Historically, when brands and products go viral, or grow rapidly, there is usually the inevitable downfall. This happens all the time. It happened to the once trendy LA fashion brand, Nasty Gal.

  • Sales hit $24 million in 2011, which was a 200% increase from the year before, the brand said publicly.
  • In 2012, they hit $100 million.
  • By 2015, they dropped down to $77 million.
  • In 2016, they filed for bankruptcy.

Nasty Gal and Sunny Co share the tactic of cultivating one-time buyers. Spending money on indirect advertising, like online ad banners, can score you a multitude of people who might buy your product once. But, if you spend $100 on an ad and one person buys an item one time, you aren’t really making money. The same scenario applies to Sunny Co’s red swimsuit. If you spend the time and hire the workforce to ship thousands of free swimsuits, are you really making money? On top of that, if you can’t deliver on your promise of a free product, are you really building your brand’s reputation for future success?

As far as I know, no one who participated in this promotion received their red swimsuit yet.  People I know have deleted their repost from Sunny Co, the original Instagram account has been shut down, and no one is talking about the brand or product anymore on social media.

Marketing dollars and social media exposure are valuable for brands when they’re targeted. If you’re in B2C sales, focus on building relationships. If your product is good, the sales will follow.  One hundred loyal customers are more valuable than 500 one-time buyers. B2C relationships last longest when they are built like any other relationship. Find your audience, personalize your message, follow up with good customer service and a good product, and retain your clientele.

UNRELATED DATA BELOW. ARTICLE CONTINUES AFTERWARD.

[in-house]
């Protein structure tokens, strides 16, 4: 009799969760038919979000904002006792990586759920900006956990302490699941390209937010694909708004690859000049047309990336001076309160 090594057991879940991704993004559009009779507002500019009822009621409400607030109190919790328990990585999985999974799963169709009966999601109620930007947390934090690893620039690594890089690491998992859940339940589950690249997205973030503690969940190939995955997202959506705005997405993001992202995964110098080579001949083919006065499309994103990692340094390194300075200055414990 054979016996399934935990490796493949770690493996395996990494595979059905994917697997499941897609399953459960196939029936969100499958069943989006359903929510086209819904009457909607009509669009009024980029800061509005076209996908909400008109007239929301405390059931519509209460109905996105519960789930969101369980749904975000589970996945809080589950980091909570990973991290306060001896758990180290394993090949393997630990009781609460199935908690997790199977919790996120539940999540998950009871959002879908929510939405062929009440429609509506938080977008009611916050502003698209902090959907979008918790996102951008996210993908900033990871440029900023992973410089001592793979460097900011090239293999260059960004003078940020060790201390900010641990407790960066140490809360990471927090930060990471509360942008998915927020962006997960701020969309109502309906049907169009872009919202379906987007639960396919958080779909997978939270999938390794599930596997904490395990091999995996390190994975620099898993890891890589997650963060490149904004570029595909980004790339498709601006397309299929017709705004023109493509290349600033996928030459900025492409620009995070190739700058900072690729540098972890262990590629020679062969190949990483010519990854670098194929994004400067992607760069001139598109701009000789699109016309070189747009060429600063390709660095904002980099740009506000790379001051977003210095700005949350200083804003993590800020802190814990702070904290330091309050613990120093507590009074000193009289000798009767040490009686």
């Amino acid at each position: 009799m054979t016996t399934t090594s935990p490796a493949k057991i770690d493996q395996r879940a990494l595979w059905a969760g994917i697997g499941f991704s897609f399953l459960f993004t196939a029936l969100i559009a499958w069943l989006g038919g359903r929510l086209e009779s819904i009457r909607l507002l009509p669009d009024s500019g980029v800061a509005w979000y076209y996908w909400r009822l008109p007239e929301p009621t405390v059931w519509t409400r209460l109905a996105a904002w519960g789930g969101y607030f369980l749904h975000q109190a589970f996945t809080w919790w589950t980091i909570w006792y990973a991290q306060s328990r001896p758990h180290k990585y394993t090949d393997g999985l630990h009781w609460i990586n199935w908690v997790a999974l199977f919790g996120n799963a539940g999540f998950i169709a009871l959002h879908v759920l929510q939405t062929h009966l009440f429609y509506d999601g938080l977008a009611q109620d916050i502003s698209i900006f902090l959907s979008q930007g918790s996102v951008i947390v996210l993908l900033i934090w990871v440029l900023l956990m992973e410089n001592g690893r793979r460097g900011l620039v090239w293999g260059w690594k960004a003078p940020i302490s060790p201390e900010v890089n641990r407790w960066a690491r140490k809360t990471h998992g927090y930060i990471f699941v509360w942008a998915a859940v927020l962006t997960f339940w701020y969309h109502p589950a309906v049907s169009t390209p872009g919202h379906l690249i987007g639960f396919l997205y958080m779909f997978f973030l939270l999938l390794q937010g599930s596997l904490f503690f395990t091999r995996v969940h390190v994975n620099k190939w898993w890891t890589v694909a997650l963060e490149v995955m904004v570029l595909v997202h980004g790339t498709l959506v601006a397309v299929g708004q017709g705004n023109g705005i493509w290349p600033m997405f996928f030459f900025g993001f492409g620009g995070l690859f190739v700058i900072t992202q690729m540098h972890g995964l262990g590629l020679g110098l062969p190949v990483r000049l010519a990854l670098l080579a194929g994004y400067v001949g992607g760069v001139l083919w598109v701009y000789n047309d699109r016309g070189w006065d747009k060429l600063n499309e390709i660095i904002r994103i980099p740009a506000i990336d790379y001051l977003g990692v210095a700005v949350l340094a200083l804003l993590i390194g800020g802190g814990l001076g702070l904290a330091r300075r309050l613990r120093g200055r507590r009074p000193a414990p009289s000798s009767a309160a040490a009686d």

If you need help crafting a successful digital marketing campaign, TVG has got you covered! Give us a call at 314-991-4641.

The Importance of Media Literacy in the Age of “Fake News”

The Importance of Media Literacy in the Age of “Fake News”

By Donna Vandiver, TVG President & CEO and Laura Vandiver, TVG VP of Research & Strategic Insight

Long before there was “fake news”, there was disinformation, propaganda and censorship. Many Americans are able to evaluate and decide if something they are reading is real or not. But many also have difficulty discerning “fake” news from actual, factual information. This is especially so when false stories can be shared in an instant across the globe via social media channels. Read more

The Business of Storytelling

The Business of Storytelling

By Andy Likes, TVG Senior Vice President

Over the last 11+ years in PR, I’ve had the opportunity to work with nearly every type of subject matter expert, including doctors, engineers, lawyers, financial planners and everything in between. One thing is certain with subject matter experts- they know their job and the company better than anyone. Read more